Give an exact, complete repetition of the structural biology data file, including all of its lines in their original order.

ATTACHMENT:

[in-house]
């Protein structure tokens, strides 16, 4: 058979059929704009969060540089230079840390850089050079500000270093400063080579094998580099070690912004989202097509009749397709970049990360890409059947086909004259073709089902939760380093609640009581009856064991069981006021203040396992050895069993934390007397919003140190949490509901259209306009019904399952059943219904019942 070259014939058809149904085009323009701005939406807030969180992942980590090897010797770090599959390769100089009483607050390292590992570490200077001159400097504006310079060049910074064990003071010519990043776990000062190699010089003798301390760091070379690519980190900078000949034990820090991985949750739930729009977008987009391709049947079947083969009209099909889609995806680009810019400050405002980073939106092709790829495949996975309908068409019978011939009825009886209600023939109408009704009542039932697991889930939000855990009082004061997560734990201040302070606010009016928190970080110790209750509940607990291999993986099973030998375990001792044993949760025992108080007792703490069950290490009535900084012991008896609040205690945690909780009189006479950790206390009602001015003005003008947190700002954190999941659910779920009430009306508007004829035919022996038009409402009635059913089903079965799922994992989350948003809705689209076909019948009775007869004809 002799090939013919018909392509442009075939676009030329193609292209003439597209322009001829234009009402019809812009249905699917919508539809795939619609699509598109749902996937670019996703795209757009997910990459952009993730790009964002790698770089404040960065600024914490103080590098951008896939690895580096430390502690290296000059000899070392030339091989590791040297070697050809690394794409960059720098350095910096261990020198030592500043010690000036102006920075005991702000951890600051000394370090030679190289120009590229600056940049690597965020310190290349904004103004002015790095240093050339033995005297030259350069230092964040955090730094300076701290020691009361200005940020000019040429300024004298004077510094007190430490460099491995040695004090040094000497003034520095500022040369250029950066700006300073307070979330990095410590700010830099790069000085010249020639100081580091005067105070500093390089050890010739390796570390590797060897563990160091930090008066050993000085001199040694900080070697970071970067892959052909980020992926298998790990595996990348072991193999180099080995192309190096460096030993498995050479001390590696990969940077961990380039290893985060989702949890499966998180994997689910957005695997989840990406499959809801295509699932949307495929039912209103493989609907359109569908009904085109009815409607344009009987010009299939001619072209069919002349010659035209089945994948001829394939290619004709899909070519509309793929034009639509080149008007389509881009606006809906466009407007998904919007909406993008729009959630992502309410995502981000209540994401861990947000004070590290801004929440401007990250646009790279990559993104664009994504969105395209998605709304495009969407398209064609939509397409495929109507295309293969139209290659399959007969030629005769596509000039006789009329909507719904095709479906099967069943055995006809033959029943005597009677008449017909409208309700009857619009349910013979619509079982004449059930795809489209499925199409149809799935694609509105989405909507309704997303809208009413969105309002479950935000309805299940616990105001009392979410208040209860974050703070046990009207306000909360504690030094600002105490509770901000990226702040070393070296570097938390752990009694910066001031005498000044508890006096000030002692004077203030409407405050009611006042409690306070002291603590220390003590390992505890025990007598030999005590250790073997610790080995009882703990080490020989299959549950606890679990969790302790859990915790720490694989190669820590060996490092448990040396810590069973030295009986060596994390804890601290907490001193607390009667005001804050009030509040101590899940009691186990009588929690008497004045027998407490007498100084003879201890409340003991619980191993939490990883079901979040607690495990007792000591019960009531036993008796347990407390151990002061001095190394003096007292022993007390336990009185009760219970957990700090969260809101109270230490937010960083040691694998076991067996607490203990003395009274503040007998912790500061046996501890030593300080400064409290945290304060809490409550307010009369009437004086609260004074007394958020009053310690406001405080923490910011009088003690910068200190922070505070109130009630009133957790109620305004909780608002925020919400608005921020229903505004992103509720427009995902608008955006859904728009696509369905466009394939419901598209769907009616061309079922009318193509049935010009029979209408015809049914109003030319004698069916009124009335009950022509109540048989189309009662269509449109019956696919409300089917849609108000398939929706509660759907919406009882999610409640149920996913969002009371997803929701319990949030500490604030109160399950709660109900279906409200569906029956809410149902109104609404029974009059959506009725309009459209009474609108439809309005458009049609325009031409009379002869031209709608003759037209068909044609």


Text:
[in-house]
């Protein structure tokens, strides 16, 4: 058979059929704009969060540089230079840390850089050079500000270093400063080579094998580099070690912004989202097509009749397709970049990360890409059947086909004259073709089902939760380093609640009581009856064991069981006021203040396992050895069993934390007397919003140190949490509901259209306009019904399952059943219904019942 070259014939058809149904085009323009701005939406807030969180992942980590090897010797770090599959390769100089009483607050390292590992570490200077001159400097504006310079060049910074064990003071010519990043776990000062190699010089003798301390760091070379690519980190900078000949034990820090991985949750739930729009977008987009391709049947079947083969009209099909889609995806680009810019400050405002980073939106092709790829495949996975309908068409019978011939009825009886209600023939109408009704009542039932697991889930939000855990009082004061997560734990201040302070606010009016928190970080110790209750509940607990291999993986099973030998375990001792044993949760025992108080007792703490069950290490009535900084012991008896609040205690945690909780009189006479950790206390009602001015003005003008947190700002954190999941659910779920009430009306508007004829035919022996038009409402009635059913089903079965799922994992989350948003809705689209076909019948009775007869004809 002799090939013919018909392509442009075939676009030329193609292209003439597209322009001829234009009402019809812009249905699917919508539809795939619609699509598109749902996937670019996703795209757009997910990459952009993730790009964002790698770089404040960065600024914490103080590098951008896939690895580096430390502690290296000059000899070392030339091989590791040297070697050809690394794409960059720098350095910096261990020198030592500043010690000036102006920075005991702000951890600051000394370090030679190289120009590229600056940049690597965020310190290349904004103004002015790095240093050339033995005297030259350069230092964040955090730094300076701290020691009361200005940020000019040429300024004298004077510094007190430490460099491995040695004090040094000497003034520095500022040369250029950066700006300073307070979330990095410590700010830099790069000085010249020639100081580091005067105070500093390089050890010739390796570390590797060897563990160091930090008066050993000085001199040694900080070697970071970067892959052909980020992926298998790990595996990348072991193999180099080995192309190096460096030993498995050479001390590696990969940077961990380039290893985060989702949890499966998180994997689910957005695997989840990406499959809801295509699932949307495929039912209103493989609907359109569908009904085109009815409607344009009987010009299939001619072209069919002349010659035209089945994948001829394939290619004709899909070519509309793929034009639509080149008007389509881009606006809906466009407007998904919007909406993008729009959630992502309410995502981000209540994401861990947000004070590290801004929440401007990250646009790279990559993104664009994504969105395209998605709304495009969407398209064609939509397409495929109507295309293969139209290659399959007969030629005769596509000039006789009329909507719904095709479906099967069943055995006809033959029943005597009677008449017909409208309700009857619009349910013979619509079982004449059930795809489209499925199409149809799935694609509105989405909507309704997303809208009413969105309002479950935000309805299940616990105001009392979410208040209860974050703070046990009207306000909360504690030094600002105490509770901000990226702040070393070296570097938390752990009694910066001031005498000044508890006096000030002692004077203030409407405050009611006042409690306070002291603590220390003590390992505890025990007598030999005590250790073997610790080995009882703990080490020989299959549950606890679990969790302790859990915790720490694989190669820590060996490092448990040396810590069973030295009986060596994390804890601290907490001193607390009667005001804050009030509040101590899940009691186990009588929690008497004045027998407490007498100084003879201890409340003991619980191993939490990883079901979040607690495990007792000591019960009531036993008796347990407390151990002061001095190394003096007292022993007390336990009185009760219970957990700090969260809101109270230490937010960083040691694998076991067996607490203990003395009274503040007998912790500061046996501890030593300080400064409290945290304060809490409550307010009369009437004086609260004074007394958020009053310690406001405080923490910011009088003690910068200190922070505070109130009630009133957790109620305004909780608002925020919400608005921020229903505004992103509720427009995902608008955006859904728009696509369905466009394939419901598209769907009616061309079922009318193509049935010009029979209408015809049914109003030319004698069916009124009335009950022509109540048989189309009662269509449109019956696919409300089917849609108000398939929706509660759907919406009882999610409640149920996913969002009371997803929701319990949030500490604030109160399950709660109900279906409200569906029956809410149902109104609404029974009059959506009725309009459209009474609108439809309005458009049609325009031409009379002869031209709608003759037209068909044609």